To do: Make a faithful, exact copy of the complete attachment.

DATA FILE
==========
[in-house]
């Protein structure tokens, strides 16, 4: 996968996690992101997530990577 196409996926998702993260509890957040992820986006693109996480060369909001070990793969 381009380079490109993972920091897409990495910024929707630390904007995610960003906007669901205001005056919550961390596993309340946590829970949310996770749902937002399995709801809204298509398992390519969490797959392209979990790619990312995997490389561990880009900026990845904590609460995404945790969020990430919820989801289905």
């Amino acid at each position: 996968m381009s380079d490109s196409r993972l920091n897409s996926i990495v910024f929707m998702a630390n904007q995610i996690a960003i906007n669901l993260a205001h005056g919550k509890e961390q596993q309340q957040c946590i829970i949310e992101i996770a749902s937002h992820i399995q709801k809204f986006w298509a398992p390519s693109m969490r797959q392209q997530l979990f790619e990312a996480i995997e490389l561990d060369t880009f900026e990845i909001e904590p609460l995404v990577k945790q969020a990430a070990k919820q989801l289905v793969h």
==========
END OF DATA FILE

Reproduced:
[in-house]
């Protein structure tokens, strides 16, 4: 996968996690992101997530990577 196409996926998702993260509890957040992820986006693109996480060369909001070990793969 381009380079490109993972920091897409990495910024929707630390904007995610960003906007669901205001005056919550961390596993309340946590829970949310996770749902937002399995709801809204298509398992390519969490797959392209979990790619990312995997490389561990880009900026990845904590609460995404945790969020990430919820989801289905």
């Amino acid at each position: 996968m381009s380079d490109s196409r993972l920091n897409s996926i990495v910024f929707m998702a630390n904007q995610i996690a960003i906007n669901l993260a205001h005056g919550k509890e961390q596993q309340q957040c946590i829970i949310e992101i996770a749902s937002h992820i399995q709801k809204f986006w298509a398992p390519s693109m969490r797959q392209q997530l979990f790619e990312a996480i995997e490389l561990d060369t880009f900026e990845i909001e904590p609460l995404v990577k945790q969020a990430a070990k919820q989801l289905v793969h």